Everywhere you turn it’s artificial intelligence this and self-driving cars that. If you’d told me five years ago I’d live to see self-driving cars, I would have said, “Sure, maybe in 2049!” But nope. That is our impending reality. From a public policy standpoint, we talk about how this would affect unemployment, universal income, post-scarcity, blah blah blah.
But before we take this giant leap into the future, couldn’t we, as a society, first fix some smaller, surely easier problems first, and then do robot cars? See we don’t need better technology that massively disrupts all of human life. We need better technology that relieves the aggravations caused by existing technologies.
Stuff like …
1. Just tell me my new password
You know when you create a new account for something and they just won’t accept any password you try because it’s not complicated enough? Or you have to put in a new password for an existing account and it won’t accept your slight variation on your old password because it’s too similar? And so you end up using the same password across a lot of different platforms, which is horrible for data security policy? You know what would fix this?
Just give me my new password.
I don’t really care what it is, Internet. You care about these things a lot more than I do. Just tell me what to do and I’ll write it down. Which leads me too …
2. Actually save my password
You know how you get the option to “save password”? You know how sometimes it works and sometimes it doesn’t? And even if it does save it a few weeks later you may have to re-enter it? And if you recently had to change that password and didn’t write it down then you could really be in trouble? You know what would be the perfect solution to this?
Just. Save. My. Password. I will never want you to un-save this. Ever.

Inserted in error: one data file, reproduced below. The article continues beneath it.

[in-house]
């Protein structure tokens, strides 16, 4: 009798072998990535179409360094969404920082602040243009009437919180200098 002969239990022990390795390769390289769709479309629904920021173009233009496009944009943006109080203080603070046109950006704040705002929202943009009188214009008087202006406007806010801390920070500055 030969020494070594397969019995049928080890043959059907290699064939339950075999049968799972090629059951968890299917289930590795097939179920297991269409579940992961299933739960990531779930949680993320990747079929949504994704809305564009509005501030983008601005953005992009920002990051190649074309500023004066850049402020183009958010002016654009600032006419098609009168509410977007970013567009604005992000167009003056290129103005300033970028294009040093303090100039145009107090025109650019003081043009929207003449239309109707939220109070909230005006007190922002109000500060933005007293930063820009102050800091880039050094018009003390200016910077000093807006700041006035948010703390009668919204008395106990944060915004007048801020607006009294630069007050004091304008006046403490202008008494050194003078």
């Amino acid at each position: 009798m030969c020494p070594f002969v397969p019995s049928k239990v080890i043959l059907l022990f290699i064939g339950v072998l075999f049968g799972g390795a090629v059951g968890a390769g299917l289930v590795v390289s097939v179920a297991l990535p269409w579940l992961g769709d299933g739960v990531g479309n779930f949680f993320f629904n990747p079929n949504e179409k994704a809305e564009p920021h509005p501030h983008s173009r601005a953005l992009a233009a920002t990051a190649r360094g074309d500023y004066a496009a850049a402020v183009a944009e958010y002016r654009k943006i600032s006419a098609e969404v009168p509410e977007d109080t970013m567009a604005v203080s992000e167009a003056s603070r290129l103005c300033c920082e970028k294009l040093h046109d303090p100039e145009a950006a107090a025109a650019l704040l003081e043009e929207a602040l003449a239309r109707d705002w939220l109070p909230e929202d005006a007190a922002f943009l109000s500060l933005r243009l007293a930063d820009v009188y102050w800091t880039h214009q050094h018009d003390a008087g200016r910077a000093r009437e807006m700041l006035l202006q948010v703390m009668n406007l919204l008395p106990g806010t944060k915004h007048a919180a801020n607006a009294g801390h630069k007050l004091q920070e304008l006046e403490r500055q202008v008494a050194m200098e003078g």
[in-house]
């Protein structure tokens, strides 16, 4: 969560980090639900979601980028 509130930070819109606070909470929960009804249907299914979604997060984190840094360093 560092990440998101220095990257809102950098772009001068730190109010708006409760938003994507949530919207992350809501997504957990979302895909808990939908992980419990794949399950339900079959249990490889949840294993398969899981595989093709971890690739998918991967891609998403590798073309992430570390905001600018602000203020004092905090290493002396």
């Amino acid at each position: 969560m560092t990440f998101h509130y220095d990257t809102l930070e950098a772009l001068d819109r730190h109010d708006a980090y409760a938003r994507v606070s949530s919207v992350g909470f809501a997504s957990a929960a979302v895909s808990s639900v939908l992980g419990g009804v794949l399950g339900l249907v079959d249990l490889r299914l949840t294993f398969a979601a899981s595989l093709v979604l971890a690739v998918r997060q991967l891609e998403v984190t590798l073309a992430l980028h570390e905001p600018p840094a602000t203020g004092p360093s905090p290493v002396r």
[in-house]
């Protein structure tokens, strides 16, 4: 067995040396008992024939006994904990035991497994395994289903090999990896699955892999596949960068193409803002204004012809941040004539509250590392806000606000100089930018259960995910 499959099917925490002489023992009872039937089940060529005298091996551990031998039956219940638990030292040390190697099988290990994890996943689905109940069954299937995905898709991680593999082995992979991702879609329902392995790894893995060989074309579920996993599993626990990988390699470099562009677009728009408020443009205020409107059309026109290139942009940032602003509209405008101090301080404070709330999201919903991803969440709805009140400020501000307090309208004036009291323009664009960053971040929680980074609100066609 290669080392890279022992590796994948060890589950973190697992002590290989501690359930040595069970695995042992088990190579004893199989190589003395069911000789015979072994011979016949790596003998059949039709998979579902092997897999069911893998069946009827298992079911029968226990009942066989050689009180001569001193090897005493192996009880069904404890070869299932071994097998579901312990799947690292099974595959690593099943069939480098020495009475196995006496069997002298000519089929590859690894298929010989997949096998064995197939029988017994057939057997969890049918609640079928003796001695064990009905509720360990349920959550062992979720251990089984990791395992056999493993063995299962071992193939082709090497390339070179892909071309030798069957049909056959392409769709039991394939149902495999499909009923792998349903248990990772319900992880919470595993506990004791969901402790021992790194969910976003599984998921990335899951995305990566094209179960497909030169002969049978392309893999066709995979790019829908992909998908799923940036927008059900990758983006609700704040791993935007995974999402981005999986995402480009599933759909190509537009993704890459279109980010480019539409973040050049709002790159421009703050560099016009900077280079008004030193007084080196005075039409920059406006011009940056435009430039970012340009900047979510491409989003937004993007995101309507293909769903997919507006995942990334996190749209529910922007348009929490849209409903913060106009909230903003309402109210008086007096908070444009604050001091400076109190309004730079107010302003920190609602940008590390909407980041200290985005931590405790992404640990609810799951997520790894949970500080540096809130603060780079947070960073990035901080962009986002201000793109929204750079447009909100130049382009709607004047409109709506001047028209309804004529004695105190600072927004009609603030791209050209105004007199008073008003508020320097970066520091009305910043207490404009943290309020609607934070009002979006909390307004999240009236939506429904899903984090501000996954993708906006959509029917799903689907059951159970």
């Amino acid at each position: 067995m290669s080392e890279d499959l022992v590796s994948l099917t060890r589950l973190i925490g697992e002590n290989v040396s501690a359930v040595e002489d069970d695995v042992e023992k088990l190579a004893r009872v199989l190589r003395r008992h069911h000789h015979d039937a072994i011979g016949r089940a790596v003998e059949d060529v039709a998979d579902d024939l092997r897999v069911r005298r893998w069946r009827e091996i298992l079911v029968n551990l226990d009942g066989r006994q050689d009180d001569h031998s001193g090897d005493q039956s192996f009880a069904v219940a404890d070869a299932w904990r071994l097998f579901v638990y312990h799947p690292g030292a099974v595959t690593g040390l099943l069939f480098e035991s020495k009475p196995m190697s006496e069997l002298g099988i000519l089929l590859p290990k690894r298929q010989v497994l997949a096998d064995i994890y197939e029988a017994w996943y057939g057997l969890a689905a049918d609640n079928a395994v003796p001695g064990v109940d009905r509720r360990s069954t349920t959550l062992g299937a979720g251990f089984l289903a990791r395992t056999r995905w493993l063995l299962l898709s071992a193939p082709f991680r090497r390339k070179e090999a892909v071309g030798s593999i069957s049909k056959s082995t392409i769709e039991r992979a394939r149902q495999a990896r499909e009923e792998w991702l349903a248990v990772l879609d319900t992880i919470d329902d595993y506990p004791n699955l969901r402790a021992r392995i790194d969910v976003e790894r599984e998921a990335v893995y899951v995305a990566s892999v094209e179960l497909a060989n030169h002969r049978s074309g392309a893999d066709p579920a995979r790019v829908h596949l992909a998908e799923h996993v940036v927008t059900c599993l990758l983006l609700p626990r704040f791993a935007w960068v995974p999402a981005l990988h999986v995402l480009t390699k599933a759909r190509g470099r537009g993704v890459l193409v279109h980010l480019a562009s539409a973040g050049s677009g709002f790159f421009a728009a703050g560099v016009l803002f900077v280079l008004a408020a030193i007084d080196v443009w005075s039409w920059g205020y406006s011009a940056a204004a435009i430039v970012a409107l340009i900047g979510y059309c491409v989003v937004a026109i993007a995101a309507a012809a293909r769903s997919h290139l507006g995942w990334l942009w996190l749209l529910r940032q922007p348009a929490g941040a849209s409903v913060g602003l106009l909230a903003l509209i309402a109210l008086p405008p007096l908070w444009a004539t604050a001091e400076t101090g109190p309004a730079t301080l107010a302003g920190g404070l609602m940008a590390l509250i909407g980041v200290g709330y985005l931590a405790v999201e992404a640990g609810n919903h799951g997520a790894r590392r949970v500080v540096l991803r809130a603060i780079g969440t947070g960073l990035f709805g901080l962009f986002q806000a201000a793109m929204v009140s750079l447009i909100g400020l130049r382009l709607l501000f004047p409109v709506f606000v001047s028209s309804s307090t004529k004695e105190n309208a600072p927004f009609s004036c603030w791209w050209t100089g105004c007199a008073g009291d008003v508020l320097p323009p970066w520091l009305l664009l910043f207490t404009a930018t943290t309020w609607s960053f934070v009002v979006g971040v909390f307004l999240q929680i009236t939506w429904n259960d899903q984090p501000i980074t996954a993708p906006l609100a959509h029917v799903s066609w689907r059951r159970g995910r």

This is very simple stuff. Next one’s a bit more of an ask though …
3. Jamming technology
We are all probably being recorded more than we realize. While privacy is something that many of us have just given away, it would be nice to seize some of it back. While I don’t think you can jam video recording like Batman does in the video below …
… we should be able to do it with audio. A very common counter-intelligence tactic is low-level, high-frequency white noise to muffle audio (like turning on fan or music). Wouldn’t it be nice to have a jamming function on your phone? Can someone do an app of that? And could I change the frequency to keep kids off my lawn?
Speaking of giving away your privacy …
4. Facebook events app
OK, everyone agrees: we all hate Facebook at this point. It causes depression, divorce, and distorts our sense of reality. We all just want to get rid of it, but like any social contract, I’ll only do it if everyone else does it first.
Thing is, what Facebook started as (just a quick, convenient way to stay in touch with people) is pretty good. So what we need is a separate app just for events – the way Facebook already created an app for instant messaging that you can download if you don’t want the whole Facebook app itself.
The app itself can really destroy your battery life. It’s good at destroying your real life too. (Hey ohh!)
Which leads me too …
5. Better batteries
With new phones, or even just updates, we get all kinds of new features to bedazzle and amaze – but most of them, if we’re honest with ourselves, we’re never going to use. Nonetheless, many of these whistles and bells are going to drain our precious, precious battery life. We don’t need more features to drain our batteries, science, we just need better batteries.
Battery power is particularly important when you’re driving, but we also need …
6. Less stupid AI on my GPS